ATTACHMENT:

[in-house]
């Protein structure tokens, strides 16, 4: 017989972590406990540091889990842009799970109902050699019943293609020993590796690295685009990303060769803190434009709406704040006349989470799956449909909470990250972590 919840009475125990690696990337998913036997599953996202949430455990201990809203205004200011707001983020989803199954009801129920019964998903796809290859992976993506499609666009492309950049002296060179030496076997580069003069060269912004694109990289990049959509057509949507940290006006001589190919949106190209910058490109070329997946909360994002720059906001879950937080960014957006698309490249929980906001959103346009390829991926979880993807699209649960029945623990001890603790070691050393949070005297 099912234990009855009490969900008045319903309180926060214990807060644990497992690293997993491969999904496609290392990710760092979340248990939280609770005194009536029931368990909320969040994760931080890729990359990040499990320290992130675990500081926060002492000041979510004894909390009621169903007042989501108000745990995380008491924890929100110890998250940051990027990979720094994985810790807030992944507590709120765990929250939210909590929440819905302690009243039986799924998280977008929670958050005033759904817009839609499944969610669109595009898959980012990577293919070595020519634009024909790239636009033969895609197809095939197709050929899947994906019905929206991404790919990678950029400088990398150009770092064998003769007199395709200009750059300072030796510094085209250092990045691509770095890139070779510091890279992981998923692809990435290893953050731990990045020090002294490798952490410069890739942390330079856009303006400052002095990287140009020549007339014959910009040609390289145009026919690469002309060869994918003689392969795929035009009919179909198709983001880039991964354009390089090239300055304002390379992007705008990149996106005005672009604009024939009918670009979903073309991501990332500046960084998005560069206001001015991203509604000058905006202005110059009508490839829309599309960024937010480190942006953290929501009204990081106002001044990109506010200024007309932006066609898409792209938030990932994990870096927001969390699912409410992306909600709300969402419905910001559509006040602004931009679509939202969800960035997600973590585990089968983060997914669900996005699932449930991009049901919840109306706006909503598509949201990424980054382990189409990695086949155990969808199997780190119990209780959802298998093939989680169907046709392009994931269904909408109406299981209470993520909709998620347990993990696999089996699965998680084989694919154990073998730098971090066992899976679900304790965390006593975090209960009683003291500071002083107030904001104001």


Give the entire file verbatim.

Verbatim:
[in-house]
């Protein structure tokens, strides 16, 4: 017989972590406990540091889990842009799970109902050699019943293609020993590796690295685009990303060769803190434009709406704040006349989470799956449909909470990250972590 919840009475125990690696990337998913036997599953996202949430455990201990809203205004200011707001983020989803199954009801129920019964998903796809290859992976993506499609666009492309950049002296060179030496076997580069003069060269912004694109990289990049959509057509949507940290006006001589190919949106190209910058490109070329997946909360994002720059906001879950937080960014957006698309490249929980906001959103346009390829991926979880993807699209649960029945623990001890603790070691050393949070005297 099912234990009855009490969900008045319903309180926060214990807060644990497992690293997993491969999904496609290392990710760092979340248990939280609770005194009536029931368990909320969040994760931080890729990359990040499990320290992130675990500081926060002492000041979510004894909390009621169903007042989501108000745990995380008491924890929100110890998250940051990027990979720094994985810790807030992944507590709120765990929250939210909590929440819905302690009243039986799924998280977008929670958050005033759904817009839609499944969610669109595009898959980012990577293919070595020519634009024909790239636009033969895609197809095939197709050929899947994906019905929206991404790919990678950029400088990398150009770092064998003769007199395709200009750059300072030796510094085209250092990045691509770095890139070779510091890279992981998923692809990435290893953050731990990045020090002294490798952490410069890739942390330079856009303006400052002095990287140009020549007339014959910009040609390289145009026919690469002309060869994918003689392969795929035009009919179909198709983001880039991964354009390089090239300055304002390379992007705008990149996106005005672009604009024939009918670009979903073309991501990332500046960084998005560069206001001015991203509604000058905006202005110059009508490839829309599309960024937010480190942006953290929501009204990081106002001044990109506010200024007309932006066609898409792209938030990932994990870096927001969390699912409410992306909600709300969402419905910001559509006040602004931009679509939202969800960035997600973590585990089968983060997914669900996005699932449930991009049901919840109306706006909503598509949201990424980054382990189409990695086949155990969808199997780190119990209780959802298998093939989680169907046709392009994931269904909408109406299981209470993520909709998620347990993990696999089996699965998680084989694919154990073998730098971090066992899976679900304790965390006593975090209960009683003291500071002083107030904001104001």